Since January 2009, over 30 officially recorded complaints have been filed about the way that the police treated those who took part in the protests. Many of the complainants are not happy with the way that their complaints were handled and concerns have been raised over the fact that complaints against the police have not been investigated fully. The Independent Police Complaints Commission (IPCC) is the body which investigates complaints against the police if they deem them to be serious enough to warrant their attention. However, all of the complaints made to the IPCC in this instance have apparently been dismissed, despite the seriousness of the reported misconduct, including violent police behaviour that, it is alleged, resulted in head injuries, unconsciousness and so on. Instead the IPCC directed the complaints to the Metropolitan Police for internal investigation. The potential for a conflict of interest when an organisation conducts its own internal investigation is also a matter of concern for those close to the case.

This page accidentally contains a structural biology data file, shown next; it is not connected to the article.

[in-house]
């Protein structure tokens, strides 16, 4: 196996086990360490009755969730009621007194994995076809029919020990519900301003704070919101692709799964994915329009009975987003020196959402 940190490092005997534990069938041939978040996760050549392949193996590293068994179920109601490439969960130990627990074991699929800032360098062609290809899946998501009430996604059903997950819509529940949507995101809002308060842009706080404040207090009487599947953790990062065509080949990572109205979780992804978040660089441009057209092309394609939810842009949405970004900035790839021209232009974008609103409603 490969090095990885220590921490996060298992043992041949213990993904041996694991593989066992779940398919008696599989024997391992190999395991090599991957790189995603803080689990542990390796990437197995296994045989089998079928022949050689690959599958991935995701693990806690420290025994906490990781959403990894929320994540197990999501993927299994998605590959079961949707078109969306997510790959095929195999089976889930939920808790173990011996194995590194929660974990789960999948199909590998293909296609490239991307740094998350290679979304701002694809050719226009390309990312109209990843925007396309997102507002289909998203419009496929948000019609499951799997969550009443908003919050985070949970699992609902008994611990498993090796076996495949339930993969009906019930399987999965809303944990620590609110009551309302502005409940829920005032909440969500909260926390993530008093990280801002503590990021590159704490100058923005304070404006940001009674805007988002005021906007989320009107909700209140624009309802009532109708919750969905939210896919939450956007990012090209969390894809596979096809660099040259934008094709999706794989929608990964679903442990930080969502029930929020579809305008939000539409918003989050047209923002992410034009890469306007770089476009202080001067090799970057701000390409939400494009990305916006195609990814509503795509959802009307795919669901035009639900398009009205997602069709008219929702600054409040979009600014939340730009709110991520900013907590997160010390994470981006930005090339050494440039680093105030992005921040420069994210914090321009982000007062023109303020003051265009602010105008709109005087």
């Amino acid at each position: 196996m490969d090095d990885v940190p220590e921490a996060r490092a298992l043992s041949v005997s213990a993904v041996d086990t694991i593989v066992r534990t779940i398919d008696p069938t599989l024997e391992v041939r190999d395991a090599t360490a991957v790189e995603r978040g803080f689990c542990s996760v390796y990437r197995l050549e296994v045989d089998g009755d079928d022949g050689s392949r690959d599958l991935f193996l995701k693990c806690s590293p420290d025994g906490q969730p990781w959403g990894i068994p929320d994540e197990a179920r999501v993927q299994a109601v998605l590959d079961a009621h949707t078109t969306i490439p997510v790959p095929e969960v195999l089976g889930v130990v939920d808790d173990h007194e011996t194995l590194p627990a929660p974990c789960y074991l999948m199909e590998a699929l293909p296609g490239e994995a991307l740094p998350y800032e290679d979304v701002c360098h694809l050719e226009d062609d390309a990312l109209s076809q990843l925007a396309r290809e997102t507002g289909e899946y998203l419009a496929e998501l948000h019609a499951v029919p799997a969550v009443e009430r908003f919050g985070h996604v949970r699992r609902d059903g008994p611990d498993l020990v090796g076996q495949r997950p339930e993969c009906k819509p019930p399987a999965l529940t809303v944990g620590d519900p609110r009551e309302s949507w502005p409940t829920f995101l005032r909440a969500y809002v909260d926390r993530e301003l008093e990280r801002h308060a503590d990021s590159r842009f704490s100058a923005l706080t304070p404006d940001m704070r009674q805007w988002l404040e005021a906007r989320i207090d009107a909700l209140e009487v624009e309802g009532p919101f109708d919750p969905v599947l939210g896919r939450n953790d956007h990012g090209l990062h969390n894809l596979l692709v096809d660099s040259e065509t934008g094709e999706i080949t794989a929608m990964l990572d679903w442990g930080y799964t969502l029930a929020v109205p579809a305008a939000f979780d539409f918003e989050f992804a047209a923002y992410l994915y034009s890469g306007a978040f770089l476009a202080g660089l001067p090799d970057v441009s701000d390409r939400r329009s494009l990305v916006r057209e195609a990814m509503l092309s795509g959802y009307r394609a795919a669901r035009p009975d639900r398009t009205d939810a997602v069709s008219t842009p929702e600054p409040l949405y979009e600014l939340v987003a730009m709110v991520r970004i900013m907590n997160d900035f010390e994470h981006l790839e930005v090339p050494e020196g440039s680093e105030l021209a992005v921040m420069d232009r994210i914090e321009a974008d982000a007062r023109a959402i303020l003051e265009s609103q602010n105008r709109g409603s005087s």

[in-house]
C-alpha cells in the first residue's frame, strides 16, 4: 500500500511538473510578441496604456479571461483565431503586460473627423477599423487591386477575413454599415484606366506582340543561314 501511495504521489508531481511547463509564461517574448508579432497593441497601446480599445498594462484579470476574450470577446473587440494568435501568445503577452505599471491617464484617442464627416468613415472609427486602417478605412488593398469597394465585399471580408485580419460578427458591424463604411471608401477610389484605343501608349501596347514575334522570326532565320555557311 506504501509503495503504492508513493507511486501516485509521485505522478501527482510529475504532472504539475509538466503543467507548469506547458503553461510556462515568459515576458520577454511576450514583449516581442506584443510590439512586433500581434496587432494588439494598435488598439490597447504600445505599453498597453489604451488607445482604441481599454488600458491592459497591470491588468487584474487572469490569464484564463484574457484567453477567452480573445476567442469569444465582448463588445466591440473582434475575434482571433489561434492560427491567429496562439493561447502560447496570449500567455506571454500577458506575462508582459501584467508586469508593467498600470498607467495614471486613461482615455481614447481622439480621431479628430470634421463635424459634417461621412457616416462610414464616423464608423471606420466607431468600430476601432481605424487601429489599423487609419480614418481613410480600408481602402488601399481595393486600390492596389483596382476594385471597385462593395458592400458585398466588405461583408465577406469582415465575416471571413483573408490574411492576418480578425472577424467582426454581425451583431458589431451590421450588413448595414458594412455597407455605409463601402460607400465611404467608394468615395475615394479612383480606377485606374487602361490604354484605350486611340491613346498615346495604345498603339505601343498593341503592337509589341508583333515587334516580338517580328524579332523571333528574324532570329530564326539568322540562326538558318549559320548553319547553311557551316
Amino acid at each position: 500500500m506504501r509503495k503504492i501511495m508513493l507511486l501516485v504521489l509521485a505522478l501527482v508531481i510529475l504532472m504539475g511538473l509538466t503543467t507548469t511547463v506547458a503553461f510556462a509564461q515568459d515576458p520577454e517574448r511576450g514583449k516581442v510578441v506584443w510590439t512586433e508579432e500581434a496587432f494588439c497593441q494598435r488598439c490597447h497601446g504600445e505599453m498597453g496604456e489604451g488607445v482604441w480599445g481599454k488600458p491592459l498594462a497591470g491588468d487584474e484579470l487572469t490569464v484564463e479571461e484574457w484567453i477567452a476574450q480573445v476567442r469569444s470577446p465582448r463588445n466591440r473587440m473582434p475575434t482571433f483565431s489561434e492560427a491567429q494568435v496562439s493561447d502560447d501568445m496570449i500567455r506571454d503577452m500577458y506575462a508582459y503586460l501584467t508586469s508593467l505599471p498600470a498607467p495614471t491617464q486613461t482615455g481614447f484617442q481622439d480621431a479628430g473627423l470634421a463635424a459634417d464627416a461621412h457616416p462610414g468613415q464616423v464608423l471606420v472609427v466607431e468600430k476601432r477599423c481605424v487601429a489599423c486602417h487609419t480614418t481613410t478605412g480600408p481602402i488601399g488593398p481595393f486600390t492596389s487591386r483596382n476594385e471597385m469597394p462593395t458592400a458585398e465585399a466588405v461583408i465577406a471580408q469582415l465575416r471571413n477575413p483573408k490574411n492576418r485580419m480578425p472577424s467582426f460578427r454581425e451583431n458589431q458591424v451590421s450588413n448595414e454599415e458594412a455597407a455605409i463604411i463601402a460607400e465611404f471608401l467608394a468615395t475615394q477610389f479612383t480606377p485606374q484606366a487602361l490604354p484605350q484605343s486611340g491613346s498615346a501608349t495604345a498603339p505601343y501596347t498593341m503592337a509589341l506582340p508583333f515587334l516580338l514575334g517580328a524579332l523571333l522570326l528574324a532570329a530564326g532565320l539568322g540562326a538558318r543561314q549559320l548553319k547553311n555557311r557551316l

Joanna Gilmore, a Researcher in the School of Law at the University of Manchester, who is working very closely on the cases, told MEMO, “The police complaints system has yet again failed to hold the police to account for their behaviour. Despite the severity of the complaints and the nature of the injuries suffered by protesters, the IPCC has refused to investigate any of the complaints made by protesters, in the distorted belief that the Metropolitan Police Service can do a good enough job of investigating itself. It is no surprise, therefore, that not one police officer has faced charges, or even disciplinary action, as a result of their behaviour at these demonstrations. In contrast, scores of young Muslims have been subjected to dawn raids, gruelling court procedures and lengthy prison sentences for their part in the protests. It is high time for these contradictions to be exposed.”
In some cases it has been argued that the police officers in question could not be identified as their identity numbers were not recorded by the complainants; this, despite claims that some officers had covered their ID numbers – which is illegal during the protests. It is amazing that even with the very clear CCTV images that the Metropolitan Police claims to have of the protesters which it will not release to the complainants on the grounds that the images form part of an ongoing investigation it cannot identify its own officers.